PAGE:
Internet Gaming Disorder in the DSM‑5: Personality and Individual Differences

Chew, Peter K.H., and Wong, Charmaine M.H. (2022) Internet Gaming Disorder in the DSM‑5: Personality and Individual Differences. Journal of Technology in Behavioral Science, 7. pp. 516-523.

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Research that has examined the relationships between Internet gaming disorder (IGD) and personality traits has been limited by the use of instruments based on inappropriate criteria. Furthermore, the personality traits have seldom been studied concurrently, precluding an examination of the relative importance of each trait in predicting IGD. The current study aimed to address those limitations by concurrently examining the Big Five Personality Factors, sensation seeking, impulsivity, and aggression, as potential predictors of IGD. Participants were a convenience sample of 123 gamers (57.7% females). A hierarchical multiple regression was conducted with age and gender in Step 1 and the personality traits in Step 2. The results showed that only impulsivity and gender significantly predicted IGD. Limitations include the conceptualization of impulsivity as a negative construct and the unreliability of the openness to experience subscale. Future research directions include using impulsivity as a core characteristic of an individual and examine its interaction with a range of affective and cognitive factors.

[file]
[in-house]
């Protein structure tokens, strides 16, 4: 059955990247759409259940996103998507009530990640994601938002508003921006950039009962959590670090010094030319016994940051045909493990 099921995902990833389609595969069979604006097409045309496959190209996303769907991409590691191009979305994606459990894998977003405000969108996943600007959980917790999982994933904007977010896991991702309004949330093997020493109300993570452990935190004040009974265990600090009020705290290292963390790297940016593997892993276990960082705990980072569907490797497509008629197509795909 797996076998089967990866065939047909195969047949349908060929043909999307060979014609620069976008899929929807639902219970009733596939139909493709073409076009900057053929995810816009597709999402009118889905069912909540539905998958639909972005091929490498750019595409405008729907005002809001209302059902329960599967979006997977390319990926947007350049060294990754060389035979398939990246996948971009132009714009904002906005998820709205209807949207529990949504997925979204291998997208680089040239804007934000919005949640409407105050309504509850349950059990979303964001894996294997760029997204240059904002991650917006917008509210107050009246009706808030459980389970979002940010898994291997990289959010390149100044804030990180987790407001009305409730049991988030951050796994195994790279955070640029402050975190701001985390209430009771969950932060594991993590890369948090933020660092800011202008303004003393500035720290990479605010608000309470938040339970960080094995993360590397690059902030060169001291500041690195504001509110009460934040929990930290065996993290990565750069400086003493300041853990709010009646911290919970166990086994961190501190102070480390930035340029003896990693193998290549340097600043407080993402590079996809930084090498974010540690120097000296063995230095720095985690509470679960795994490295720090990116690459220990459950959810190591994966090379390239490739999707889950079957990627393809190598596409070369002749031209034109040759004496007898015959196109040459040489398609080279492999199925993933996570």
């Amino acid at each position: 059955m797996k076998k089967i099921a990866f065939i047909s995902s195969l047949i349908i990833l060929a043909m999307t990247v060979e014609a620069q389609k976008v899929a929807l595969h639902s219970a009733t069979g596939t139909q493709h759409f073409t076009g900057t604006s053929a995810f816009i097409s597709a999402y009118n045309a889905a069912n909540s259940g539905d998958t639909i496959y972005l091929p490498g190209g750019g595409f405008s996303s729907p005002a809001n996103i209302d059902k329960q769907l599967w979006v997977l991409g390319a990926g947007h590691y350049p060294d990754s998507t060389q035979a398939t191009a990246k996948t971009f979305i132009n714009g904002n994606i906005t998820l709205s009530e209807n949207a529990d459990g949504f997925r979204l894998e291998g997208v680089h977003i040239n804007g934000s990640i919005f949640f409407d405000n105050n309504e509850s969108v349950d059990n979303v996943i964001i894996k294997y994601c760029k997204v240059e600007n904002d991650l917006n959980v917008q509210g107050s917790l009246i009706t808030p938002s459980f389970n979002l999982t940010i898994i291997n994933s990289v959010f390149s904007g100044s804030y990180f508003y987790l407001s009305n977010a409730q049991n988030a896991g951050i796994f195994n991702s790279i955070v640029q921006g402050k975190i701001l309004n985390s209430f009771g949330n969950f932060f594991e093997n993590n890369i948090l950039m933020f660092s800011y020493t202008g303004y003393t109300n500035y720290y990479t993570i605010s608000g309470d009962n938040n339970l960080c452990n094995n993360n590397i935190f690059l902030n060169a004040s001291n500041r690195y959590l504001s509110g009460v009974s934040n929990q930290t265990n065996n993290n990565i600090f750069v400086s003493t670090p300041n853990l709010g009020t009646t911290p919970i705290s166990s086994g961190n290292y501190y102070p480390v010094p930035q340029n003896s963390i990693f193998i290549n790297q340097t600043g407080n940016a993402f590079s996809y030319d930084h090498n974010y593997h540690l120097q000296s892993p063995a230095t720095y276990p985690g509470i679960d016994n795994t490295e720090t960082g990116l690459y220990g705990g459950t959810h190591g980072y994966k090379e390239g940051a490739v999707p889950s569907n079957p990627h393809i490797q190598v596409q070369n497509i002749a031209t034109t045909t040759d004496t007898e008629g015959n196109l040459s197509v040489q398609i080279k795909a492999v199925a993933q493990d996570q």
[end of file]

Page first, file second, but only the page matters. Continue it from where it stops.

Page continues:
Item ID: 75485
Item Type: Article (Research - C1)
ISSN: 2366-5963
Keywords: Internet gaming disorder, Big five personality factors, Sensation seeking, Impulsivity, Aggression
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Date Deposited: 26 Jul 2022 22:51
FoR Codes: 52 PSYCHOLOGY > 5203 Clinical and health psychology > 520399 Clinical and health psychology not elsewhere classified @ 100%
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